Later on, Arturo founded a non-profit, Warka Water Inc., officially constituted in 2016 in the United States.
First of all, the technique of harvesting water from the air, it is not something new, explains Arturo.
“Ancient cities were supported by water cached from the air. This precious know-how was forgotten with the introduction of alternative technologies. I did not invent something new, I rediscovered some of the passive technique that our predecessors have been using and implementing, integrating them with cutting-edge technologies such as parametric design software. I believe that more and more people will join this challenge and more finance will be available for research. Catching water from the air is a sustainable approach,” he says.
The success of this initiative is attributed to the local community’s engagement and Arturo says,” The local community must be engaged and integrated from the very beginning. This is not an easy task at all. They can also develop their knowledge, skills, and motivation, identify the common threads of problems that they experience in their lives, and work collectively to tackle these issues.”
It has not been an easy task according to Arturo, with people not willing to believe that to harvest water from the air was an actual possibility. “By being an innovative project, the initial development has been very challenging, technically, and financially. We have been financing this project using crowdfunding. Only after the construction of the first functioning prototypes, the public trust has increased.”
Arturo’s proposal was a lightweight, easily constructed, and an infrastructure-independent system like Warka. “Comprising a bamboo frame that supports a mesh polyester material inside, the tower is both cheap and easy to build. Atmospheric water vapor from either rain, fog, or dew, condenses against the cold surface of the mesh, forming droplets of liquid water that trickle down into a reservoir found at the bottom of the structure. A fabric canopy shades the lower sections of the tower to prevent the collected water from evaporating. Performance is weather dependent but each tower has the capability of providing a community with up to 100 liters of water per day.”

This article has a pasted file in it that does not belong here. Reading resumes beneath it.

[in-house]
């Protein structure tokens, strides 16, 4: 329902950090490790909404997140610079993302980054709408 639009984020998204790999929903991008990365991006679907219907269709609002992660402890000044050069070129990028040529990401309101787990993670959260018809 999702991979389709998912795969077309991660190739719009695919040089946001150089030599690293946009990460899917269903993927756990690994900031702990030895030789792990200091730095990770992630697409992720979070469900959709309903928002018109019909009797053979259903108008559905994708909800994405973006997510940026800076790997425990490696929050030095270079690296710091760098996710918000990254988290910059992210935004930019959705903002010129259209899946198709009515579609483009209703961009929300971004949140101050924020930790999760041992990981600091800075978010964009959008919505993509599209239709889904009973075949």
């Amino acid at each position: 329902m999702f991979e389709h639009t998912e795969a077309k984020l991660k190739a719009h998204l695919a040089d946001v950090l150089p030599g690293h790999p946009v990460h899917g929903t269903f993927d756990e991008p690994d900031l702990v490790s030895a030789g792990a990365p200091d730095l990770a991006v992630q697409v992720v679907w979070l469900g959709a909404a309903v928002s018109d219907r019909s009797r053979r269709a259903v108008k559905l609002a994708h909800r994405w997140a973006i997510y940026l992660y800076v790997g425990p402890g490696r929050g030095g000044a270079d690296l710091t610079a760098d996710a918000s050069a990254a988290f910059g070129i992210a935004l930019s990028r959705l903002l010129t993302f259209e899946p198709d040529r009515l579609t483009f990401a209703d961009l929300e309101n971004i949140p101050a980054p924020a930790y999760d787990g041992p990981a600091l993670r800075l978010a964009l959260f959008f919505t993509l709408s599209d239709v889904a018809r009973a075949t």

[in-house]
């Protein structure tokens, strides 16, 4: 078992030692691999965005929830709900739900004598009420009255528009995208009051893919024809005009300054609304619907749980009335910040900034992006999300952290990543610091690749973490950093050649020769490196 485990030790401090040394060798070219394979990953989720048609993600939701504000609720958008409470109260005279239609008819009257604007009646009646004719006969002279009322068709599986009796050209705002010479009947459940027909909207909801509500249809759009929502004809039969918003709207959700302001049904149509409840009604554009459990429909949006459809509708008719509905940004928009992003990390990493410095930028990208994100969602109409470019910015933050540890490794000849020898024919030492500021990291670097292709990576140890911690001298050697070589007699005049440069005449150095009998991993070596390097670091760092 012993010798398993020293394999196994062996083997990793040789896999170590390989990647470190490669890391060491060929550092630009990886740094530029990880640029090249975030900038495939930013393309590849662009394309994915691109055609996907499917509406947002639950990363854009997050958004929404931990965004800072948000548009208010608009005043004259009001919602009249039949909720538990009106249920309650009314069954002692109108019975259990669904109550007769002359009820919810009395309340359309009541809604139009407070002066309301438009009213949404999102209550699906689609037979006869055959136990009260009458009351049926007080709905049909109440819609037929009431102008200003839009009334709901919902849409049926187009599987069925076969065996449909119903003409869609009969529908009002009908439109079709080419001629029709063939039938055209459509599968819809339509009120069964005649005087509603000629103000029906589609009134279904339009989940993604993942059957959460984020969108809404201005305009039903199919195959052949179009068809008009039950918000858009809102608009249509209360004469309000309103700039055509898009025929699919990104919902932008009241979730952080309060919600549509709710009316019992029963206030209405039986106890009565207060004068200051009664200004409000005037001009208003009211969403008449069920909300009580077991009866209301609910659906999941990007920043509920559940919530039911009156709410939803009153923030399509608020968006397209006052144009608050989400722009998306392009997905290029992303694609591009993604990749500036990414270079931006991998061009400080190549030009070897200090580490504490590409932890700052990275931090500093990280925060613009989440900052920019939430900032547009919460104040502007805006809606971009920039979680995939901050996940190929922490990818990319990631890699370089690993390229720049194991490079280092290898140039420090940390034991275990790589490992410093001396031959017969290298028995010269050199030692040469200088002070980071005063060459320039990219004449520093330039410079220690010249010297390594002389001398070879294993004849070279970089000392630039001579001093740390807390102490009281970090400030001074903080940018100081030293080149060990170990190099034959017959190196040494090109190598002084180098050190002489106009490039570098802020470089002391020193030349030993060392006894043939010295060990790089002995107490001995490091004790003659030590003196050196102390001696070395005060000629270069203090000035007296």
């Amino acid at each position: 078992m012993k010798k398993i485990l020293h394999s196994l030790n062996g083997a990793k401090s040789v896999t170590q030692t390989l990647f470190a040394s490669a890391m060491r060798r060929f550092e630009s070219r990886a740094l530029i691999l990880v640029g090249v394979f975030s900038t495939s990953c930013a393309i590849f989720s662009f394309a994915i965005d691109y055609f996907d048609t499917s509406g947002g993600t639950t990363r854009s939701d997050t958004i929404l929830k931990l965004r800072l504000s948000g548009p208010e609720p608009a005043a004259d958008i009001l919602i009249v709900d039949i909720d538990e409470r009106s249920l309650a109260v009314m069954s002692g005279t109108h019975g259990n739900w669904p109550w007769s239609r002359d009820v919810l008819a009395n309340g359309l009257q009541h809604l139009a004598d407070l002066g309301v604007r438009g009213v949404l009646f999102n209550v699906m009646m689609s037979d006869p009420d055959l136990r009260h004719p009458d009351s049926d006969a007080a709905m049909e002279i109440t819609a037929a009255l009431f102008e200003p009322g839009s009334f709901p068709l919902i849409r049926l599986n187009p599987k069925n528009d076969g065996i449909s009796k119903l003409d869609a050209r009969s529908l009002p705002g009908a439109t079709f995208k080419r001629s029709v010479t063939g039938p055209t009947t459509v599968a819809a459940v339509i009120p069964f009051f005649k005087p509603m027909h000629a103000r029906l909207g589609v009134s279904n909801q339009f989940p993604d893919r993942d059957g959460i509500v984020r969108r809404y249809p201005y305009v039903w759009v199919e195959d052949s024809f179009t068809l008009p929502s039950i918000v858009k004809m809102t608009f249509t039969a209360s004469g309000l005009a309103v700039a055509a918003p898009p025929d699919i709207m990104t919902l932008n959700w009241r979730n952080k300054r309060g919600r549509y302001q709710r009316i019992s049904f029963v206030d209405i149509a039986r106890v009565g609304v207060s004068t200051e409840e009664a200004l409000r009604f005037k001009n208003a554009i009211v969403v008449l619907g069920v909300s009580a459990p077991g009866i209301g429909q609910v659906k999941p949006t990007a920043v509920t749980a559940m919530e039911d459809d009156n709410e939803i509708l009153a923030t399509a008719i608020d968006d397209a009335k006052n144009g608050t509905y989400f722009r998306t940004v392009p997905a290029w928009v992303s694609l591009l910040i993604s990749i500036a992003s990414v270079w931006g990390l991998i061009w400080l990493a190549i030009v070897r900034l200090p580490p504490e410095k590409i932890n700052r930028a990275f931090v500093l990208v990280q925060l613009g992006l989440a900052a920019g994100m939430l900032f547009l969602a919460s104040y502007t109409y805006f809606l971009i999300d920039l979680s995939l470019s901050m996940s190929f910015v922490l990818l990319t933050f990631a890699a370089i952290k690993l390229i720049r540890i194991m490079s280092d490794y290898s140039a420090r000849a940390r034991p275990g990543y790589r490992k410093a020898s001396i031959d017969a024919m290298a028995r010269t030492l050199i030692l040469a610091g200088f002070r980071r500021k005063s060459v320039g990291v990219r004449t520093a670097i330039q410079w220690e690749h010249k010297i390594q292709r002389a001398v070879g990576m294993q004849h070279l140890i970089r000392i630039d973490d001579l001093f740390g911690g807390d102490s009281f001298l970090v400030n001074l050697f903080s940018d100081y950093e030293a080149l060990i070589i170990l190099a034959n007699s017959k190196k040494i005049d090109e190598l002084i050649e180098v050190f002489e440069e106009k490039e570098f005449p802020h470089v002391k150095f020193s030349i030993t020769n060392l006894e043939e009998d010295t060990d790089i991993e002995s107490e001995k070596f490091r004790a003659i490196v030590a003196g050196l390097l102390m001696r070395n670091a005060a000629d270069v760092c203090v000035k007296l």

Arturo and the team are now developing the Warka Village. When completed it will host 100 people, from the pigmies and other local ethnic groups from Cameroon who wish to live with dignity. “It will become a cultural centre of social aggregation with quality spaces, an example of how to collaborate with the local community, using techniques and materials that respect the cultural identity of the place. It will show how we can live in harmony with nature. An ambitious approach with a high symbolic value, essential for raising public awareness of the cause we are defending, the cultural disappearance of the pygmy ethnic group. It is important to show the importance of good ideas, the conviction in pursuing them, and the determination to put them into practice.
Warka Water finances its activities through donations, which can be accessed through this link.